for my family) but from a creativity and writing point of view I can’t complain.
You see because of my aches and pains I was forced to slow down and rest up. Take some morphine pain killers. Stay in bed longer. Snooze out in the sun. Snuggle deep into the cushioned comfort of the old grandfather chair and doze off. Forget about the stresses and tensions of the outside world. Let my mind wander aimlessly and dream a little. Dream about the really important things in life.
It's extraordinary how life’s priorities change in Dreamland where there are no boundaries and restrictions, pressures or timings to meet. Creativity can flourish unfettered.
Fresh plots emerge out of the mists. New characters make their acquaintance and either stay to converse or, as in Macbeth ‘is a poor player who struts and frets his hour on the stage and is heard no more’. The impossible becomes possible and acceptable. New norms are created and a myriad of hitherto undiscovered views offer themselves for exploration.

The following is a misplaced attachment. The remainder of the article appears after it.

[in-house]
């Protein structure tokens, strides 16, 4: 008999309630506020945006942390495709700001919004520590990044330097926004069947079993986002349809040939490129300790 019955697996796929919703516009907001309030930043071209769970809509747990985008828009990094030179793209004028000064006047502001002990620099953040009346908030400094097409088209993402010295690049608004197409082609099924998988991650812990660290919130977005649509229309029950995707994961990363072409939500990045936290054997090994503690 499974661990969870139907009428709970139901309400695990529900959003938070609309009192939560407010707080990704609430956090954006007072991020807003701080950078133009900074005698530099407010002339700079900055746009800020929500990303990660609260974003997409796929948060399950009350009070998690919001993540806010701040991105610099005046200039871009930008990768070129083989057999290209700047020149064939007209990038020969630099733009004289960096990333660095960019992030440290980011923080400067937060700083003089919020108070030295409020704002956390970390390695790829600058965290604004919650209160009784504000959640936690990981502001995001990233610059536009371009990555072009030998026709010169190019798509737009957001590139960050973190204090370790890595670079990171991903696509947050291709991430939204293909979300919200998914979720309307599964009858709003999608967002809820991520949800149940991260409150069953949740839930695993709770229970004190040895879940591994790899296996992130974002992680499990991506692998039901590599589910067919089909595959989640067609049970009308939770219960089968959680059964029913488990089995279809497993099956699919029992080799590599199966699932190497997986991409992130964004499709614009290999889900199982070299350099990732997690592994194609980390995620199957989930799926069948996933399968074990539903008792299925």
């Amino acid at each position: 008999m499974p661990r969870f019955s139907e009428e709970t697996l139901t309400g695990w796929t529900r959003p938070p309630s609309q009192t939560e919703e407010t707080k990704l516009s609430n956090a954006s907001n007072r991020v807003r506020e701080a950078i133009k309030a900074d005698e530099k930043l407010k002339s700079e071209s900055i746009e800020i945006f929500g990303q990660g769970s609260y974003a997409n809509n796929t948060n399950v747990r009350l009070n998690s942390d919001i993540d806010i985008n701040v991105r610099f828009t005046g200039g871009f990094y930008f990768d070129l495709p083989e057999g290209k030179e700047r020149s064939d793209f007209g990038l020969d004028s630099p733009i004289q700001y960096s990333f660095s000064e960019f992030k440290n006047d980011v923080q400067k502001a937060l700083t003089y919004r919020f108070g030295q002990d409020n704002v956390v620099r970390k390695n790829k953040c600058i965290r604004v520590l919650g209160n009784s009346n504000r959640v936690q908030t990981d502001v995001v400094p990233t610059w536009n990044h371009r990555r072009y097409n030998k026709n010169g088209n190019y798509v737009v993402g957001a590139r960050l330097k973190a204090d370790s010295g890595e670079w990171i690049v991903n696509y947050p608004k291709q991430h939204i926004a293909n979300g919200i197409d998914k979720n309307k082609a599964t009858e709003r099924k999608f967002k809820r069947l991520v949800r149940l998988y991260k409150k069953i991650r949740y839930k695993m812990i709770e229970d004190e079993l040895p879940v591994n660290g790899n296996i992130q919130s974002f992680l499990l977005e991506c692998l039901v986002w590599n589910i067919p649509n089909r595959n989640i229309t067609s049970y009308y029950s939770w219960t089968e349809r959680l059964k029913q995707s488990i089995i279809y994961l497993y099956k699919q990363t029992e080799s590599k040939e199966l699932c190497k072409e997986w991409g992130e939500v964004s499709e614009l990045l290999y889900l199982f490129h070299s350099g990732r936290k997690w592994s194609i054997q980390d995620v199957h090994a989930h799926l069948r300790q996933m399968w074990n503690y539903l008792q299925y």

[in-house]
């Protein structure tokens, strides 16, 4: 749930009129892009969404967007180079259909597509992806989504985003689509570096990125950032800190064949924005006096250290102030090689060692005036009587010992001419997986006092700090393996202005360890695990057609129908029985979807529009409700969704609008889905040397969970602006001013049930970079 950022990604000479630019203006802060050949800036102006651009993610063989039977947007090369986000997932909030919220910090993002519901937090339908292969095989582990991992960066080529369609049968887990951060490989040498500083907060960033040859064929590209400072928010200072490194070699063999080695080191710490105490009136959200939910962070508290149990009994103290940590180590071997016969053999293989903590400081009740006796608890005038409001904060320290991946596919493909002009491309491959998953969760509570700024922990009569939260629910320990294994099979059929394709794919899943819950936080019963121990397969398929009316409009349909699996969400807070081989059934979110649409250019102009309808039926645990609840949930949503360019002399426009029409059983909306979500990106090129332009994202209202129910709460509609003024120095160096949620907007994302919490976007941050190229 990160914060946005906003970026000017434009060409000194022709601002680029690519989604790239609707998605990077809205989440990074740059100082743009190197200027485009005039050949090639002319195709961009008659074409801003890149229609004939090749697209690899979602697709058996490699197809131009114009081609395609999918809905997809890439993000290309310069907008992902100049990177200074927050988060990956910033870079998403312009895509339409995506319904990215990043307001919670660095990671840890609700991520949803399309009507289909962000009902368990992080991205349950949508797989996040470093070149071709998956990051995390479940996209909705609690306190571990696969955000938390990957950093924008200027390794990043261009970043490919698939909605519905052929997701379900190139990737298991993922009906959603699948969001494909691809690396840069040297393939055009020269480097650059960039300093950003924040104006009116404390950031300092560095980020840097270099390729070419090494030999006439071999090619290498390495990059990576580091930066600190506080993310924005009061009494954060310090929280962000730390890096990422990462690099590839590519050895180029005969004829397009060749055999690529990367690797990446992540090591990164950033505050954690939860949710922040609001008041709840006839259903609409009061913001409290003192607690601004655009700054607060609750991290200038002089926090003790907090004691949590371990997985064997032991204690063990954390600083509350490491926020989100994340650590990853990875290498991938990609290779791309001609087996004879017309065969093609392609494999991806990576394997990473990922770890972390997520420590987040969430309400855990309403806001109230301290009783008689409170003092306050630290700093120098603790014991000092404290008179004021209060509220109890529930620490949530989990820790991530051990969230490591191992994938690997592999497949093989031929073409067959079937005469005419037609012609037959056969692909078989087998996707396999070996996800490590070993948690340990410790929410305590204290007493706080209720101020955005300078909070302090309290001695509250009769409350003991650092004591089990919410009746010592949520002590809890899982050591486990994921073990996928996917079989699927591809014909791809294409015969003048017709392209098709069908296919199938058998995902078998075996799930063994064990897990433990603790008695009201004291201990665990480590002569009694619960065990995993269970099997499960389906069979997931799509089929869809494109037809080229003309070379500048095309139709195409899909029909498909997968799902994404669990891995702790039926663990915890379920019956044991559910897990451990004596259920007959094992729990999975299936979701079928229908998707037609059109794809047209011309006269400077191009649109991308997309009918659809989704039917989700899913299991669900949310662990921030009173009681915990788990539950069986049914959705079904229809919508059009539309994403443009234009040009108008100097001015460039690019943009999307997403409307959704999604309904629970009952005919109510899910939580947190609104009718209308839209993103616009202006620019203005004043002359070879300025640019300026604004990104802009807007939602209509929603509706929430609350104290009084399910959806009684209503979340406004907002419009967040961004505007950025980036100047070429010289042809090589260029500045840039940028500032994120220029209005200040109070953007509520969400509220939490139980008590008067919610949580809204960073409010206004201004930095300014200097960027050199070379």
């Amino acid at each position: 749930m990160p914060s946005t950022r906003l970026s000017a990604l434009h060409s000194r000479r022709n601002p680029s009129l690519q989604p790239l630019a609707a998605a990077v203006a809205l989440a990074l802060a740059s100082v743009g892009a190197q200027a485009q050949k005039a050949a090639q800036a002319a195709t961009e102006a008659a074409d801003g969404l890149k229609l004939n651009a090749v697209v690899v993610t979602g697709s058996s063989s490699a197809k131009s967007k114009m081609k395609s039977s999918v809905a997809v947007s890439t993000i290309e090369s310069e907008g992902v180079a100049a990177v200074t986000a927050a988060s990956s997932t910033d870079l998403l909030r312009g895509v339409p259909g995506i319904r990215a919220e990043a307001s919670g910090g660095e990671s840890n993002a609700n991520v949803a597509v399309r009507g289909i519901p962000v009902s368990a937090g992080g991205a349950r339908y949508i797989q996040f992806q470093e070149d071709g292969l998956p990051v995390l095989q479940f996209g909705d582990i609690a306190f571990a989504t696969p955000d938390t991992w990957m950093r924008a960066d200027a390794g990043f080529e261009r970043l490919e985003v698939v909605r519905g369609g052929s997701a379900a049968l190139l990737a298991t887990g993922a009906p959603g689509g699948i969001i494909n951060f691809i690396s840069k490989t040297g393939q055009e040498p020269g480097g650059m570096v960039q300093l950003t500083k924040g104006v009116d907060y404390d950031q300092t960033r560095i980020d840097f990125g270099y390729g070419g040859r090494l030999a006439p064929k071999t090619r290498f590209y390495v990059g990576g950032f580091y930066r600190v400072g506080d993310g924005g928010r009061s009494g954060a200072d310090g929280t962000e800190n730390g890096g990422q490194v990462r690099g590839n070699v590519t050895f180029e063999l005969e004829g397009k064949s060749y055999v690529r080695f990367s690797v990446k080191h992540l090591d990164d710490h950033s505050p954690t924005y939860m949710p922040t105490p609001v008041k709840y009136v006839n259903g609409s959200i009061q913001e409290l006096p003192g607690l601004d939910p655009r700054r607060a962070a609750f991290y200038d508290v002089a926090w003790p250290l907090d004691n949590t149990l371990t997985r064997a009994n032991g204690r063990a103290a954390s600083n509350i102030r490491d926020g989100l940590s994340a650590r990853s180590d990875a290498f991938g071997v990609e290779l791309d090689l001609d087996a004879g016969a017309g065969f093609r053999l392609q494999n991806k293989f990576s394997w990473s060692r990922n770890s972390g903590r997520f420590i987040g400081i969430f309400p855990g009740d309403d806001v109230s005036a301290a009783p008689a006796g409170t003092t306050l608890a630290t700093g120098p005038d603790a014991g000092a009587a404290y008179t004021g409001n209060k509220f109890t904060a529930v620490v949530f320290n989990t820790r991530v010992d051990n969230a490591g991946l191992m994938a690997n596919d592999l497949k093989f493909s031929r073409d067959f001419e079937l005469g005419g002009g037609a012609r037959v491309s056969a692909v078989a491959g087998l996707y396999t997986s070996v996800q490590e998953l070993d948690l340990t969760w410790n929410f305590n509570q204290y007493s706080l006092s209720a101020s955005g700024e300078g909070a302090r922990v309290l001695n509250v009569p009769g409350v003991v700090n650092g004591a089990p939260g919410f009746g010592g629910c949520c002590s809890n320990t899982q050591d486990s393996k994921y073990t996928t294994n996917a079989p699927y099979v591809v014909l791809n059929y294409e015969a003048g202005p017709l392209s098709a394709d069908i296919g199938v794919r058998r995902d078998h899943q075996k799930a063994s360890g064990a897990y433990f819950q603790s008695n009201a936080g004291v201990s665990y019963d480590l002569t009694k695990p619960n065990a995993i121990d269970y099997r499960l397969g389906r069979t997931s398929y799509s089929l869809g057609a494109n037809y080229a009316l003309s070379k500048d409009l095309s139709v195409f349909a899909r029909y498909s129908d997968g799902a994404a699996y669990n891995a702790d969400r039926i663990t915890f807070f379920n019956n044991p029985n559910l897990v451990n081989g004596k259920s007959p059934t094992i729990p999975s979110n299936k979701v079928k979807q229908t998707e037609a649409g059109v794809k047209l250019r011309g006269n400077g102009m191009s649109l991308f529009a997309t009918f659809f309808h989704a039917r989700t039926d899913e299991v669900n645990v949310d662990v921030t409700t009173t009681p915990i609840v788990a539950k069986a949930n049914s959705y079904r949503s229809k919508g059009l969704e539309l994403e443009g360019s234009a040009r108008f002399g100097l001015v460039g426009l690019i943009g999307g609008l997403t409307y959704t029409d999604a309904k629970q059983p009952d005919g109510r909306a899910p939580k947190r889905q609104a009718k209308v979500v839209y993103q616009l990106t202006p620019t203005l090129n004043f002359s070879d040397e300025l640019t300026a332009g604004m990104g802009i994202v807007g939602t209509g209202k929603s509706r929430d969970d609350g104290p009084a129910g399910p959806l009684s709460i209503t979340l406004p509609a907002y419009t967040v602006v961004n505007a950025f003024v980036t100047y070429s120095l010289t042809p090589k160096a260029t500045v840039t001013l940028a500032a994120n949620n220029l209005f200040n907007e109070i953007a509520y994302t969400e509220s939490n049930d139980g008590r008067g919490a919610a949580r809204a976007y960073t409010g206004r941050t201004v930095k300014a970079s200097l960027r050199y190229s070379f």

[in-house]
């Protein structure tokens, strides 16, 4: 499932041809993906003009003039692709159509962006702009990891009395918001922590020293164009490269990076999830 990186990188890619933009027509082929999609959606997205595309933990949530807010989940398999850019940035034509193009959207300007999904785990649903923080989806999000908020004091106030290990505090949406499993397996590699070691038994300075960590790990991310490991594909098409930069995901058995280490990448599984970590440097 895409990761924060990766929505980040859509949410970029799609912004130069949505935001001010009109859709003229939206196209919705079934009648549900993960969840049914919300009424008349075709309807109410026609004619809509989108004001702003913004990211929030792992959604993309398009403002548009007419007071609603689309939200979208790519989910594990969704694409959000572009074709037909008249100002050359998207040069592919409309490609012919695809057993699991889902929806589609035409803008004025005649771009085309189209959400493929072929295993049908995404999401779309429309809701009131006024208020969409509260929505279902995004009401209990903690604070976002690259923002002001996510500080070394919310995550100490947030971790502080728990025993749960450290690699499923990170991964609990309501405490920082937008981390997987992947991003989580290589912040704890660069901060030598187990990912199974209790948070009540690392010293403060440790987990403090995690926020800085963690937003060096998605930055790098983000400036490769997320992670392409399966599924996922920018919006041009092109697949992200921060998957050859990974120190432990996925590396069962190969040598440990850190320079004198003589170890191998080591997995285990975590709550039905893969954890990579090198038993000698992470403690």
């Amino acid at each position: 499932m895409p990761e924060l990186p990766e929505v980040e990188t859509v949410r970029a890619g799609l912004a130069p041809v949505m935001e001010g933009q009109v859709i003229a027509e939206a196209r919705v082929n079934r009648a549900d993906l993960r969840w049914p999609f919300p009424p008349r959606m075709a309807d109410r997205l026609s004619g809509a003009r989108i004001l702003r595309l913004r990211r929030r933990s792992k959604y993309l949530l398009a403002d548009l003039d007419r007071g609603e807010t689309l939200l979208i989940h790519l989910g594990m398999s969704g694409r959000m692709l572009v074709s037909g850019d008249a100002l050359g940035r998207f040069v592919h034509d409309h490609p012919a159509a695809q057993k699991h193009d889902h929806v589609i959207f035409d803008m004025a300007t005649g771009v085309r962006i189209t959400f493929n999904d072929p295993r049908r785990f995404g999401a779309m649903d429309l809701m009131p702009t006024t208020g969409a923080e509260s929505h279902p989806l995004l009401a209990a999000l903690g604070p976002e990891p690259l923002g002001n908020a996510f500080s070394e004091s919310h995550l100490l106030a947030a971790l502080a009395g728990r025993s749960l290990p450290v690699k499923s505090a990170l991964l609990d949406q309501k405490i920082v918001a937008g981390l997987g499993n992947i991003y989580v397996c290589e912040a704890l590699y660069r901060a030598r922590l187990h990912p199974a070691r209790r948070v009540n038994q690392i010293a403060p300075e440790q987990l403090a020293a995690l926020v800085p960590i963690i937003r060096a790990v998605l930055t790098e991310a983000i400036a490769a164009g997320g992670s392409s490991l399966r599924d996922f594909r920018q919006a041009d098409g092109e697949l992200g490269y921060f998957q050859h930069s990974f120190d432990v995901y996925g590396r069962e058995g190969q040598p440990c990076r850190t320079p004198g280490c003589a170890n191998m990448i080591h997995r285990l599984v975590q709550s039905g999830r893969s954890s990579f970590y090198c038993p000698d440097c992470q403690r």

‘Ah,’ I hear some sceptics say, ‘it’s the morphine pain killers!’ And in my case, having led a very sheltered life that could well be a contributing factor. But on the other hand it’s far more likely to be that I was forced to take time out to repair the body and spirit.
Do you think that we writers should deliberately plan to take ‘time out’ as a means of recharging our creativity?
Settle down, switch off and ... dream a little.
Author of 'Brilliant Mr Badger' and 'Cadet Willie McBride' stories.
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